Ain’t No Grave is Johnny Cash’s last posthumous release. Since the tracks were recorded in the weeks before his death in 2003, the sentimentality demands it be labeled a triumph—a monument in general to a great life in music, and in particular to the much-celebrated collaboration with Rick Rubin that defined the last decade of Cash’s career.
That’s a heap of expectations to lay on a record, and Ain’t No Grave isn’t the album to bear them. Clocking in at only slightly more than half an hour, the record is both less ambitious and less successful than Cash’s previous effort, Hundred Highway, culled from the same sessions. There’s nothing on here with the grace of Hundred Highways’ gentle “Four Strong Winds.” Nor is there anything with the devastating power of “On the Evening Train,” an elegy to Cash’s wife, June Carter, who pre-deceased him by only a few months.
Even with such highlights, though, the painful truth is that A Hundred Highways was probably the weakest of Cash’s American albums up to that point. On The Man Comes Around from 2002, Cash famously covered Trent Reznor’s “Hurt,” but he also performed a lovely duet with Nick Cave and rerecorded “Sam Hall,” one of the goofier songs in a back catalog replete with goofy songs. On Hundred Highways and Ain’t No Grave, though, the ambitious covers, the adventurous collaborations, and the occasional flash of high spirits are all gone. Cash was, and sounds like, a sick man.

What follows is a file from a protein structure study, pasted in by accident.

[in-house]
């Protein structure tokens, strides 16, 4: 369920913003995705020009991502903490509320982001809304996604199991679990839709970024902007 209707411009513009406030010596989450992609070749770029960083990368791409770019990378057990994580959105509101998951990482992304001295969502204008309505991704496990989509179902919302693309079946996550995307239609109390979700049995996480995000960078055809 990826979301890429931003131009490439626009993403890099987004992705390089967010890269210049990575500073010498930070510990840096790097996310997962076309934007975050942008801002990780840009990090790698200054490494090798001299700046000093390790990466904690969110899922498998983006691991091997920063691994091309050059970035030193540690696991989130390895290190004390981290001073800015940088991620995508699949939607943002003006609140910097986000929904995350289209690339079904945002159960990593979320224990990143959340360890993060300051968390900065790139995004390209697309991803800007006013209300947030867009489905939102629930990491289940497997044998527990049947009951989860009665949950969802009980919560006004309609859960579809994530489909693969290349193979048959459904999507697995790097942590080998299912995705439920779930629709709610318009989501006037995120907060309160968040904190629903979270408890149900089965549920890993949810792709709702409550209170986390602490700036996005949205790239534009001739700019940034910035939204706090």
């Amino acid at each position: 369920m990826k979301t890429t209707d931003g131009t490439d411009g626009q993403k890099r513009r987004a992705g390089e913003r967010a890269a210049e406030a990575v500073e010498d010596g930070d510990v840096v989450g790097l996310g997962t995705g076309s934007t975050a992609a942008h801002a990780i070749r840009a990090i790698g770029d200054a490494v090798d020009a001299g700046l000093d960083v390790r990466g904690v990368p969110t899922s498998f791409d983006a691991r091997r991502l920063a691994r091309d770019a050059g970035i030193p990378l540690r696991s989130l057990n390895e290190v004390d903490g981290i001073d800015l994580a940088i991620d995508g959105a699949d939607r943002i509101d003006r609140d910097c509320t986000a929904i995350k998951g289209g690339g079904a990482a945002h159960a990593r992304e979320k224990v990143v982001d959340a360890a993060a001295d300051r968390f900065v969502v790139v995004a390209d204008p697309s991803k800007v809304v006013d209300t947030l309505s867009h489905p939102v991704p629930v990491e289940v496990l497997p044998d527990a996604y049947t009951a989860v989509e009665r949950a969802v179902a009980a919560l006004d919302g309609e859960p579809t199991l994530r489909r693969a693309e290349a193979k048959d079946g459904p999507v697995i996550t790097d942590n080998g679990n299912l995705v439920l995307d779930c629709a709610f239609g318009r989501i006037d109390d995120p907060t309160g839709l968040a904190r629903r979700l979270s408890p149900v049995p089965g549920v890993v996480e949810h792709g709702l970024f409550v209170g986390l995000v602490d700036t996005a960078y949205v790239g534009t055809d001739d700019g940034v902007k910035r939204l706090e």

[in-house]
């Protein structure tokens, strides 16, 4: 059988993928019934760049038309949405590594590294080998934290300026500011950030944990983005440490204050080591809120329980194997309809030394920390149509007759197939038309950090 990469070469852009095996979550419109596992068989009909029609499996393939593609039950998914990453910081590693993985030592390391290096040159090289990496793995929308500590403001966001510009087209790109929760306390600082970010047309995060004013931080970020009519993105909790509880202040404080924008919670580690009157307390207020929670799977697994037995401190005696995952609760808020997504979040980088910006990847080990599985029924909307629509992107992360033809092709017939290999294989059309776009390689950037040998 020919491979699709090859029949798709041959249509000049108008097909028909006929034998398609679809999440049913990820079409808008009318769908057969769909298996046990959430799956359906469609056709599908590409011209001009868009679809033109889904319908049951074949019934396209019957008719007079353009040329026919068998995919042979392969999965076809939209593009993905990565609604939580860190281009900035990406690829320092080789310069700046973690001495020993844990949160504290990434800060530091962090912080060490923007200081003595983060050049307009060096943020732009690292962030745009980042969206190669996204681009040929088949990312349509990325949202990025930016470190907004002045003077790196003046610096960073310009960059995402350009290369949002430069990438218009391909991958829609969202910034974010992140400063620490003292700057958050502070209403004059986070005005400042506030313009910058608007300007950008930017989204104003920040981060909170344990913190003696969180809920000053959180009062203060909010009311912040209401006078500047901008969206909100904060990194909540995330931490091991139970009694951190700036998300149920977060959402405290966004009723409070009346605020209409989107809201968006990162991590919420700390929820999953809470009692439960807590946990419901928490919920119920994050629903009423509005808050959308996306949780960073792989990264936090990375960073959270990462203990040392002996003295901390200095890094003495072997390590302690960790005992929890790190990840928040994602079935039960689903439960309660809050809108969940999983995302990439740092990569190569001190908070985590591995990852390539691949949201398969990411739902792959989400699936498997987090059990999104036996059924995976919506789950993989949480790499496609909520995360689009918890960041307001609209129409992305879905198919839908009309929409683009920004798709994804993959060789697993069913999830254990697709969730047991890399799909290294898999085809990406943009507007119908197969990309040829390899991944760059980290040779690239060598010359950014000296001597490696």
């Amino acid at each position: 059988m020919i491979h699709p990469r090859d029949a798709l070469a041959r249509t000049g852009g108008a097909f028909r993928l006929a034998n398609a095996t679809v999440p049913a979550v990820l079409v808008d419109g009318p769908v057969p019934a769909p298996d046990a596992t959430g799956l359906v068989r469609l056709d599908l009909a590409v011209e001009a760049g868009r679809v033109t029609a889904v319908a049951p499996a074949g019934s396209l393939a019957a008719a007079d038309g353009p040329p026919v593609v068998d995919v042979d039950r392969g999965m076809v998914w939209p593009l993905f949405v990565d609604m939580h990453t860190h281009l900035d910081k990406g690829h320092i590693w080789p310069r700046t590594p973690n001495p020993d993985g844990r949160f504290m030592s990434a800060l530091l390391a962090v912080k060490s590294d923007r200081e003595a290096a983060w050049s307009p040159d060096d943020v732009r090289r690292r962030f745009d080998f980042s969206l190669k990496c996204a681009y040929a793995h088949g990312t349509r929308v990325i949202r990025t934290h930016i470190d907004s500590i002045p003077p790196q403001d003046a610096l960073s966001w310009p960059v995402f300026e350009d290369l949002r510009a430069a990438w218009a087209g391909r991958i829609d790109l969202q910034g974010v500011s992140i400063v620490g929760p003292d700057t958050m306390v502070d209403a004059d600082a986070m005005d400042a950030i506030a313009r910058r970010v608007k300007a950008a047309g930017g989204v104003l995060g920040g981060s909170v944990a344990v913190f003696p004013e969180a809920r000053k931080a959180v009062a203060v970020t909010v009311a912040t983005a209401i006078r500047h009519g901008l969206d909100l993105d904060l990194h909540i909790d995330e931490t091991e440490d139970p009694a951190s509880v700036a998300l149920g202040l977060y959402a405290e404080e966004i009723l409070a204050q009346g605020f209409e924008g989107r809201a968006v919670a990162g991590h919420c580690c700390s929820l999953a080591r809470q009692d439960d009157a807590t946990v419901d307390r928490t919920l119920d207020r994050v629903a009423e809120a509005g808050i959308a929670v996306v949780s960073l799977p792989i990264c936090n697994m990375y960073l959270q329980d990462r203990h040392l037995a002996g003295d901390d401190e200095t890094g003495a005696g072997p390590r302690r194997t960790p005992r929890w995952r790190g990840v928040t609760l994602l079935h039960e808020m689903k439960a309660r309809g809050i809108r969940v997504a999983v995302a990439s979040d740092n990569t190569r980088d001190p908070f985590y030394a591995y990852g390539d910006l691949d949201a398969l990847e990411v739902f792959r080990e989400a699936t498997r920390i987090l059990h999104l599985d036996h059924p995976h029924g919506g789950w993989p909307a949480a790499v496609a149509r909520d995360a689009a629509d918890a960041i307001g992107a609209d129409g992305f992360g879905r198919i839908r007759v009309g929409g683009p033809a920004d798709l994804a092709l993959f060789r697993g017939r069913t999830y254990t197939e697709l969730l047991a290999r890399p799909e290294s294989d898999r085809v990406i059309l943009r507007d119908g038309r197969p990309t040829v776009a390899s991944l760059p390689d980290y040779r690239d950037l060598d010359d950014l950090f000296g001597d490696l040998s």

Sometimes this works; his weary take on his friend Sheryl Crow’s apocalyptic “Redemption Day” is more affecting because he has to struggle to get through it. And it’s hard not to be touched by how much he seems to enjoy rasping out an old chestnut like “I Don’t Hurt Anymore.” But the worst moments are truly awful. “Aloha Oe,” for example, is an unforgivably sappy choice for the album’s closer, and it’s only made worse by the fact that the man can barely sing it. To have Johnny Cash go out off key on a mediocre track is almost too anticlimactic to bear.
Ain’t No Grave isn’t so much a boon for Johnny Cash lovers as it is for Rick Rubin haters. While I do certainly appreciate the marketing skills that allowed Rubin to reignite Cash’s career, I’ve always been ambivalent about the earnest, echoey, NPR-ready production. Initially, at least, it was a novel approach to recording Cash; by album six, though, it’s become a tic. The solemn church bell that clangs on “Ain’t No Grave,” the strings that swell up on “Redemption Day,” even the stripped down guitar-only accompaniment on something like “Satisfied Mind”—we’ve heard it all before, and better, on previous albums. It’s no longer urgent or new. Instead, it sounds like a rut.
Cash spent a lot of his life getting into and out of ruts. He made a fair number of uninspired albums over the years, but he always found new ideas, new collaborators and new songwriters to rejuvenate his music. His partnership with Rubin was extremely productive, but it was time to end it. Which, with his usual grace, is what he did—even if Rubin has been understandably reluctant to let him go.